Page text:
The Government's aims are laudable. I regret that the results do not seem to have equalled the aspirations. I have already endorsed the welcome attempt to streamline the

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benefit structure, and remove the pages of regulations, so that it is more easily understood. I have no hesitation in once again endorsing that attempt.

The Opposition spoil their case by exaggeration. However, it is true that a minority of pensioners who--being no longer entitled to the various additions on matters such as fuel, diet and incontinence, which they had and which no doubt contributed to the complication of the scheme--will find one year later, as the transitional period moves on, that they are in a worse position. That seems to be buying the simplification of the system which I support at too high a cost. Targeting has undoubtedly benefited millions of people. Again, the Opposition spoilt their case by failing to concede that many gained as a result of last year's changes. It is a pity that a much-improved system for many people is reduced in the eyes of the population because there is a minority for whom it is not so.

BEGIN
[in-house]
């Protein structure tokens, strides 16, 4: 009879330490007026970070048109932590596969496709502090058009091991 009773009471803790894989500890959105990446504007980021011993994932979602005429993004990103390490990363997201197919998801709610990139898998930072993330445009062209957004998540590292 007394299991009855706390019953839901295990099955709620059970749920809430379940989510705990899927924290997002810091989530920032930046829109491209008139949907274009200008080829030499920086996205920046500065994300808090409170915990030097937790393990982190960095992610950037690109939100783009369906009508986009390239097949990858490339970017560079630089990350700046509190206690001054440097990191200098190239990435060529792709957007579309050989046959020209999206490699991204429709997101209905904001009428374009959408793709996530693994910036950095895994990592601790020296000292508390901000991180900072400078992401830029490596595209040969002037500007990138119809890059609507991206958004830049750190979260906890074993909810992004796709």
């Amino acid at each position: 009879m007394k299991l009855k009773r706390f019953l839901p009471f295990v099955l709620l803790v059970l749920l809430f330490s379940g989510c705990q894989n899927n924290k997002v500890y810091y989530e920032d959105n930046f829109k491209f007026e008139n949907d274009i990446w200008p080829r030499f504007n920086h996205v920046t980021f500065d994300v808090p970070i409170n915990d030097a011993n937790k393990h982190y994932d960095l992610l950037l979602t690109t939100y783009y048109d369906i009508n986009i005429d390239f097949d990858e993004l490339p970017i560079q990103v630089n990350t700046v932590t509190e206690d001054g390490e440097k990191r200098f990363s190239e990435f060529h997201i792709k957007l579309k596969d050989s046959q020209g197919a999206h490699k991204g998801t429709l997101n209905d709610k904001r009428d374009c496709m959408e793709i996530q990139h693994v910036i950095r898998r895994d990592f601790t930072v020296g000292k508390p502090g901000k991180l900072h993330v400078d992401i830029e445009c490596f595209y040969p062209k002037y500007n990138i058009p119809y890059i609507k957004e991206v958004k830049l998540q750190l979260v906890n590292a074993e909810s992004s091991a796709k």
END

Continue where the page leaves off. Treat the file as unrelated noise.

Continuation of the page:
Targeting is a splendid aim, which I continue to endorse, but it does not appear to be working. The people for whom it is not working are not those who, by most definitions, do not need it to work because they are among the less well off, no matter how that definition is stretched. The fact that there will be no increases or will be net reductions for some and modified increases for others because they are not entitled to the additions that they were able to expect before, or because of the end of the transition period, or because of both, shows that there is a corner of a broadly extremely successful review of social security to which the Government must turn their attention.